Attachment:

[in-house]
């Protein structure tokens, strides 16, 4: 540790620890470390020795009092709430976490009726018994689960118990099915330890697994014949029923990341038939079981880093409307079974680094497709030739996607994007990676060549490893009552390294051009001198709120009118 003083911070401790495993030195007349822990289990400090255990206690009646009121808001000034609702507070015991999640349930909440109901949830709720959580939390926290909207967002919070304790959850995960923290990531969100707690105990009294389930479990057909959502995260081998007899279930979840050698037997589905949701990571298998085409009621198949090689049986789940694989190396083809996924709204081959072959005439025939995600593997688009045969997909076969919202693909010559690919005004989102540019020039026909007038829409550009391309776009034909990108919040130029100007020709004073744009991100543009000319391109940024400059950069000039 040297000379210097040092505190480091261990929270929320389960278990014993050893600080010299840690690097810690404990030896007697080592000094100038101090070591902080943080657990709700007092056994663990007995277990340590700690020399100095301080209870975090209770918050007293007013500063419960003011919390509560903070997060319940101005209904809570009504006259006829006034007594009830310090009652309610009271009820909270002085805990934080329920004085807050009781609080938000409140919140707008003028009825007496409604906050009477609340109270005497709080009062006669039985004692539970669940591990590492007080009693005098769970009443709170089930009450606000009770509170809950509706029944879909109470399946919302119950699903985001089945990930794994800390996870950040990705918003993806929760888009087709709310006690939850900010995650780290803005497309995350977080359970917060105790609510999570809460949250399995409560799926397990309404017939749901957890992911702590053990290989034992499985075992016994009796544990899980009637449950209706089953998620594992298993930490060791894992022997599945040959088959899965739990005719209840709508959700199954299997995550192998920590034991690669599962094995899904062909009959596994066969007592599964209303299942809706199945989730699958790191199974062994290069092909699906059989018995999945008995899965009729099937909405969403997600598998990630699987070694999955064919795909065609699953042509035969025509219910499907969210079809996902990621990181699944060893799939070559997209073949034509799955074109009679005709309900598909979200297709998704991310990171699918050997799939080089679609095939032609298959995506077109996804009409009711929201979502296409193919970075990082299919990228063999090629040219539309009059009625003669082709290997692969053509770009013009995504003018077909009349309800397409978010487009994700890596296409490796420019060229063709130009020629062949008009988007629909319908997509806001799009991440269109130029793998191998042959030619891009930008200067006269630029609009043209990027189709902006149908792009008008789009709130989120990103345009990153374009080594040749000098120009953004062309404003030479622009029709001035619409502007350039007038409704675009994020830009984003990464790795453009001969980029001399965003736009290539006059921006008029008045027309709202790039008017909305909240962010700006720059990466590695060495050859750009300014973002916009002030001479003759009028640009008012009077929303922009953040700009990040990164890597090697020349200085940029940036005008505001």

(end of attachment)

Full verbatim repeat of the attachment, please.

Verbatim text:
[in-house]
């Protein structure tokens, strides 16, 4: 540790620890470390020795009092709430976490009726018994689960118990099915330890697994014949029923990341038939079981880093409307079974680094497709030739996607994007990676060549490893009552390294051009001198709120009118 003083911070401790495993030195007349822990289990400090255990206690009646009121808001000034609702507070015991999640349930909440109901949830709720959580939390926290909207967002919070304790959850995960923290990531969100707690105990009294389930479990057909959502995260081998007899279930979840050698037997589905949701990571298998085409009621198949090689049986789940694989190396083809996924709204081959072959005439025939995600593997688009045969997909076969919202693909010559690919005004989102540019020039026909007038829409550009391309776009034909990108919040130029100007020709004073744009991100543009000319391109940024400059950069000039 040297000379210097040092505190480091261990929270929320389960278990014993050893600080010299840690690097810690404990030896007697080592000094100038101090070591902080943080657990709700007092056994663990007995277990340590700690020399100095301080209870975090209770918050007293007013500063419960003011919390509560903070997060319940101005209904809570009504006259006829006034007594009830310090009652309610009271009820909270002085805990934080329920004085807050009781609080938000409140919140707008003028009825007496409604906050009477609340109270005497709080009062006669039985004692539970669940591990590492007080009693005098769970009443709170089930009450606000009770509170809950509706029944879909109470399946919302119950699903985001089945990930794994800390996870950040990705918003993806929760888009087709709310006690939850900010995650780290803005497309995350977080359970917060105790609510999570809460949250399995409560799926397990309404017939749901957890992911702590053990290989034992499985075992016994009796544990899980009637449950209706089953998620594992298993930490060791894992022997599945040959088959899965739990005719209840709508959700199954299997995550192998920590034991690669599962094995899904062909009959596994066969007592599964209303299942809706199945989730699958790191199974062994290069092909699906059989018995999945008995899965009729099937909405969403997600598998990630699987070694999955064919795909065609699953042509035969025509219910499907969210079809996902990621990181699944060893799939070559997209073949034509799955074109009679005709309900598909979200297709998704991310990171699918050997799939080089679609095939032609298959995506077109996804009409009711929201979502296409193919970075990082299919990228063999090629040219539309009059009625003669082709290997692969053509770009013009995504003018077909009349309800397409978010487009994700890596296409490796420019060229063709130009020629062949008009988007629909319908997509806001799009991440269109130029793998191998042959030619891009930008200067006269630029609009043209990027189709902006149908792009008008789009709130989120990103345009990153374009080594040749000098120009953004062309404003030479622009029709001035619409502007350039007038409704675009994020830009984003990464790795453009001969980029001399965003736009290539006059921006008029008045027309709202790039008017909305909240962010700006720059990466590695060495050859750009300014973002916009002030001479003759009028640009008012009077929303922009953040700009990040990164890597090697020349200085940029940036005008505001």